Mapping definitions for persistent objects may be stored together in a single mapping file. Alternatively, the definition for each object can be stored in an individual mapping file. The latter approach is preferred, since storing the definitions for a large number of persistent classes in one mapping file can be cumbersome. We use the file-per-class method to organize our mapping documents throughout this book.
There is another advantage to having multiple mapping files: If you have all mapping definitions in a single file, it may be hard to debug and isolate any error to a specific class definition.
The naming convention for mapping files is to use the name of the persistent class with the hbm.xml extension. The mapping file for the Event class is thus Event.hbm.xml. The Event.hbm.xml file is shown in listing 3.
Listing 3 The Event.hbm.xml mapping file
<!DOCTYPE hibernate-mapping PUBLIC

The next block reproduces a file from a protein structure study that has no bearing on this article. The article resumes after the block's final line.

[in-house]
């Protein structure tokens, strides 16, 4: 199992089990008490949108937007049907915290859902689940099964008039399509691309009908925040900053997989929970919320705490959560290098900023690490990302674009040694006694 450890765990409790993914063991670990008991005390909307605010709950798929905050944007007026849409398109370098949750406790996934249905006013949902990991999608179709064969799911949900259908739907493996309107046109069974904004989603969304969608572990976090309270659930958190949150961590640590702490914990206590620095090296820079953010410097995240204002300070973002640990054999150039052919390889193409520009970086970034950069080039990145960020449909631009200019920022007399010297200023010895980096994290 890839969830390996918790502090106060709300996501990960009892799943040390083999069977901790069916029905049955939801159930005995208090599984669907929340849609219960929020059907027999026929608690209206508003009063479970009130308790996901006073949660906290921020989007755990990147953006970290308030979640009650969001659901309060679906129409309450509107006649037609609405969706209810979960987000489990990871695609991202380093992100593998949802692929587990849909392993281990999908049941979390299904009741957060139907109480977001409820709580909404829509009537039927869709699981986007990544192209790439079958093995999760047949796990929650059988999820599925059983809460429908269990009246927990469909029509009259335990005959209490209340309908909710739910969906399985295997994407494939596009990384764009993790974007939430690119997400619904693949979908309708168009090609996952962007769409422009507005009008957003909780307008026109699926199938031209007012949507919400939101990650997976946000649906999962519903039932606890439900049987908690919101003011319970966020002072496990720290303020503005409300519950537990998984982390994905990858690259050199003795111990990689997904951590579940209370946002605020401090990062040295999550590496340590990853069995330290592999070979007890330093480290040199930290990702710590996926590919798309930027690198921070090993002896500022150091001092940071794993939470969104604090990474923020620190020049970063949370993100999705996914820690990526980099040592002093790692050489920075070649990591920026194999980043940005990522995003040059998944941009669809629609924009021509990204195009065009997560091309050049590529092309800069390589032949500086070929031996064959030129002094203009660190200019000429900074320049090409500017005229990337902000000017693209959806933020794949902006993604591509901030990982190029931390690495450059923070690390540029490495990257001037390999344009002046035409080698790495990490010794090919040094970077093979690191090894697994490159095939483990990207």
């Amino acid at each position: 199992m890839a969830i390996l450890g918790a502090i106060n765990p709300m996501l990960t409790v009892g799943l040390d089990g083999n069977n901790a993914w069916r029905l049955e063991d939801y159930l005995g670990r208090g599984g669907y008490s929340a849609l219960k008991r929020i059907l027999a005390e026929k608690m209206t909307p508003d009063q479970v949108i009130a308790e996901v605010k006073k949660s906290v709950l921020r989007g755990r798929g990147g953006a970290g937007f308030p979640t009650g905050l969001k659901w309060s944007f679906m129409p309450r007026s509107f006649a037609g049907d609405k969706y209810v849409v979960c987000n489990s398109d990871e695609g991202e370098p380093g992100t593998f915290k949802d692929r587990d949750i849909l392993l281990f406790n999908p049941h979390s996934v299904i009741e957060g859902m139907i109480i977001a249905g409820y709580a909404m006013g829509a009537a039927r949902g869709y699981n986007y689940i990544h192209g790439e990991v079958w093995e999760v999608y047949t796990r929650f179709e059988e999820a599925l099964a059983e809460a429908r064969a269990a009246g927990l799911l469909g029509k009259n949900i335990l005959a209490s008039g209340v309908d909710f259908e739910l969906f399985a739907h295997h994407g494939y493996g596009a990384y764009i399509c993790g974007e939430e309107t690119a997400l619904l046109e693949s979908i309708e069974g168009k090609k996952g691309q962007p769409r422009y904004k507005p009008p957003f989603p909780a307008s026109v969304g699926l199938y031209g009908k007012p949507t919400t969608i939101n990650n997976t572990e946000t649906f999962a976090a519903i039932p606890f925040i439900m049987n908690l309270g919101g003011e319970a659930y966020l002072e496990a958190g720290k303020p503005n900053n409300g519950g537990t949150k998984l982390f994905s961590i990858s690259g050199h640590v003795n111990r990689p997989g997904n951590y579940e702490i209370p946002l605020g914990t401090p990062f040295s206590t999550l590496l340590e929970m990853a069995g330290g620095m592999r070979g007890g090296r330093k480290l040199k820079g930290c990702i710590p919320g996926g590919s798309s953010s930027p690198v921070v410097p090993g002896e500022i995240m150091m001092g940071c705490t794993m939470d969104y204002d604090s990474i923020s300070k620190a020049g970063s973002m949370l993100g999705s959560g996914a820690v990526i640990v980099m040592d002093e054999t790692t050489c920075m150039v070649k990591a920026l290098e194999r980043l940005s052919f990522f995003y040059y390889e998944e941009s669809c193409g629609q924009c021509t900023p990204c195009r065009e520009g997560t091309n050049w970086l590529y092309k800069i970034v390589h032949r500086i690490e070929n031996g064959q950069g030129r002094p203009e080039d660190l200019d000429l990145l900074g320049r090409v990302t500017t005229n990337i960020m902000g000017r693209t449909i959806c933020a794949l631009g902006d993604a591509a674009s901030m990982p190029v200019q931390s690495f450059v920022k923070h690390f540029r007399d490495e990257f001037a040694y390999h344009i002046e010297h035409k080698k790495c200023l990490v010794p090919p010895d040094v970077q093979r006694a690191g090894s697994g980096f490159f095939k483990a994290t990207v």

"-//Hibernate/Hibernate Mapping DTD 3.0//EN"
Let's examine this mapping file in detail. The mapping definition starts with the hibernate-mapping element. The package attribute sets the default package for unqualified class names in the mapping. With this attribute set, you need only give the class name for other persistent classes listed in the mapping file, such as the Speaker and Attendee classes. To refer to a persistent class outside the given package, you must provide the fully qualified class name within the mapping document.
If Hibernate has trouble locating a class because of a missing package on, for instance, a many-to-one element, Hibernate throws a MappingException. This doesn't mean that Hibernate can't find the actual class file, but that it isn't able to navigate from one mapping definition to another.
Immediately after the hibernate-mapping tag, you encounter the class tag. The class tag begins the mapping definition for a specific persistent class. The table attribute names the relational table used to store the state of the object. The class element has a number of attributes available, altering how Hibernate persists instances of the class.